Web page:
Check out this TeenLife Blog.
TeenLife posted an interesting article on the value of STEM summer programs for students of all ages.
Check out this TeenLife Blog.
When evaluating a student’s college application, admissions officers consider a number of different factors: grades, level of coursework, standardized test scores, and more, including extracurricular activities. If you’re a high school student looking ahead to college and trying to optimize your high school career for the application process, which extracurricular activities to participate is important.
However, which activities are best for you are ultimately going to depend on your interests and goals. The most important part of choosing extracurricular activities is to find those you are genuinely passionate about, and through which you will be motivated to demonstrate true leadership and accomplishment. It is not necessary to find the most prestigious-sounding activities, or scramble to list as many on your application as possible.
Whatever extracurriculars you choose, they will demonstrate to college admissions officers that you’re capable of time management, self-motivation, taking responsibility, teamwork and other qualities that are desirable in a potential college candidate. If you’re not sure what you like there are plenty of ways to explore and find what interests you.
If you’re a freshman or sophomore in high school, you still have time to explore and find what options are available. Look into which clubs and afterschool activities are offered at your school. Many schools offer a clubs and activities fair at the start of the school year. You can often get involved in volunteer opportunities at your house of worship, or local community centers and civic programs such as the Police Explorers Club or EMS. There are other local and national organizations special interest programs such as Odyssey of the Mind, International Mathematical Olympiad, Model U.N. and local Youth Film Festivals or Art Fairs that are among many options available. Don’t be afraid to try different things.
If you have more specific career goals in mind or you’re still looking to build a portfolio of extracurriculars into your junior or senior years of high school, you should probably look for activities involving the things you already know you like. If you’re passionate about writing or literature, try submitting stories or poems for publication, or take a position on the student newspaper. If your interests and goals are more science or technology-oriented, consider tutoring or participating in honors societies, or other academic groups .Aspiring business majors could spearhead a volunteer drive, or find leadership-oriented activities. Summer programs or internships could also be valuable extracurriculars. Don’t forget the value of after school part-time jobs that can demonstrate responsibility, self-reliance and maturity.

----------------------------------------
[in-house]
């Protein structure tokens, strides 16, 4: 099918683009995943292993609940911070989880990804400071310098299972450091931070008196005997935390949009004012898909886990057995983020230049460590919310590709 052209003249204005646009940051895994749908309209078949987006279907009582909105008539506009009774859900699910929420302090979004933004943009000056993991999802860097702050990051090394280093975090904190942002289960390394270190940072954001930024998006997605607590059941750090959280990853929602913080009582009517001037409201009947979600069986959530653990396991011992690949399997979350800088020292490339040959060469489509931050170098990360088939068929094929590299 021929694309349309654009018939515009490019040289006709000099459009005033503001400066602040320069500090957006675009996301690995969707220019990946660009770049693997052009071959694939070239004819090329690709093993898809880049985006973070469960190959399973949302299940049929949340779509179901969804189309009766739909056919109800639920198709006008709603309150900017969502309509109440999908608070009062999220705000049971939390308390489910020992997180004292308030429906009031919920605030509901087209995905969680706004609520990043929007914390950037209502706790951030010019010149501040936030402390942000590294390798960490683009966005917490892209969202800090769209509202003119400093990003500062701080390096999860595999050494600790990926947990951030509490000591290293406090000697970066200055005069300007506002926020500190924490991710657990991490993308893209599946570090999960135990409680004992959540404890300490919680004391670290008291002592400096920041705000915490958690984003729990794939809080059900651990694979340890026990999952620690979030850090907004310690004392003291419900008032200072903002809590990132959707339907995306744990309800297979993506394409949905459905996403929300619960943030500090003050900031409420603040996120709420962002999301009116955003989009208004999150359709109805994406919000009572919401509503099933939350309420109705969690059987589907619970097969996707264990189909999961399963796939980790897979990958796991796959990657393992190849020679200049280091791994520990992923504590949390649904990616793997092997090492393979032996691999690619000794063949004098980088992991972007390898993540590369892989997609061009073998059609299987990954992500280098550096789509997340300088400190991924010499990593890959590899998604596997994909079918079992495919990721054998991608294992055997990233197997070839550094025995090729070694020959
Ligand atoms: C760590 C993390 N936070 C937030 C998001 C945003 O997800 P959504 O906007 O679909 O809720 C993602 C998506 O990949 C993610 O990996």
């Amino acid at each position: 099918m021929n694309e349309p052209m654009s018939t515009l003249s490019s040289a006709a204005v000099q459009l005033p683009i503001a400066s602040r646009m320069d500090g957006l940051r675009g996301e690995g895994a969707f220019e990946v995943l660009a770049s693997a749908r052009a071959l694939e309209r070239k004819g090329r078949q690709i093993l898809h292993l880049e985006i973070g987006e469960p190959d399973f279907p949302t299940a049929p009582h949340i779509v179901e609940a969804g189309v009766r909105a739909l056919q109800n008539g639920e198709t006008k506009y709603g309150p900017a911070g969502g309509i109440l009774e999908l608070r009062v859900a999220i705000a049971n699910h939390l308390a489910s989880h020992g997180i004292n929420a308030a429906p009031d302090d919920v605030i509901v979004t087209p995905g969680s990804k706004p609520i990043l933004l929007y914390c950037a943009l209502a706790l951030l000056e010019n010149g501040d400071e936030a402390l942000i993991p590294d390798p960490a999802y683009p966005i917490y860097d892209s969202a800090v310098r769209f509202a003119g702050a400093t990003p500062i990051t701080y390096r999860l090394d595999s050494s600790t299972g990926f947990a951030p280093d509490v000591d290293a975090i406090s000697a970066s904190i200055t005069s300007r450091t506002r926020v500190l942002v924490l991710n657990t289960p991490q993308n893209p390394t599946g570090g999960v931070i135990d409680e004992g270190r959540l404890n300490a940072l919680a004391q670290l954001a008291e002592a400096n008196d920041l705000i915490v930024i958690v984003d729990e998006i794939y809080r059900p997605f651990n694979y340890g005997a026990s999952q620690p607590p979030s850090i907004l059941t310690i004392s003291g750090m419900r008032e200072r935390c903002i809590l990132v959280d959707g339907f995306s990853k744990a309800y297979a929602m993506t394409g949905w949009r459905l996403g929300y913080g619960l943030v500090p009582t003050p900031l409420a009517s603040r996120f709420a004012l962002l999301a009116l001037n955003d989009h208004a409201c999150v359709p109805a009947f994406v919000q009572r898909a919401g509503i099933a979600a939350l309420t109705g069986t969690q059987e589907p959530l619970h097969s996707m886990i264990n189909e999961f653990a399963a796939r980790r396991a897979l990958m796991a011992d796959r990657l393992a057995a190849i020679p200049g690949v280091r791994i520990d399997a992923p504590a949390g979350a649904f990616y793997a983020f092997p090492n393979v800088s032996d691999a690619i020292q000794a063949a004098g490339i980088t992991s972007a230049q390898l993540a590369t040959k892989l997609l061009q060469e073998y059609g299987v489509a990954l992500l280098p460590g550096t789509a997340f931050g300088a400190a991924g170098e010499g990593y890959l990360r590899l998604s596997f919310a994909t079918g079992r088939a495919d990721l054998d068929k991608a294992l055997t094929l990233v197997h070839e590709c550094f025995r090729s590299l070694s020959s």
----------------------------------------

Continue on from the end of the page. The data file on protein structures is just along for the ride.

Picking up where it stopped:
Remember, quality and accomplishment are more important than quantity. One or two extracurricular activities through which you truly show commitment and leadership will be far more valuable on a college application than ten activities for which you did little more than show up for attendance. It’s also important not to overburden yourself. There are only so many hours in a day, and it’s already hard enough for any high school student to juggle course work, family and social lives, and a regular sleep schedule. Do what you love, but don’t bite off more than you can chew.
If you’re interested in receiving custom, one-on-one guidance through every step of the college application process, the admissions consultants at College Docs offer Personalized College Action Plans including help with essays, applications, SATs and ACTs, extracurricular choices, and more. With over 25 years working with high school students and professional membership in groups like IECA (Independent Educational Consultants Association) and the New England Association for College Admission Counseling (NEACAC), the team at College Docs help you find the right college and path for you. Contact College Docs today to learn more.
Contact College Docs at
203 330-1852 or firstname.lastname@example.org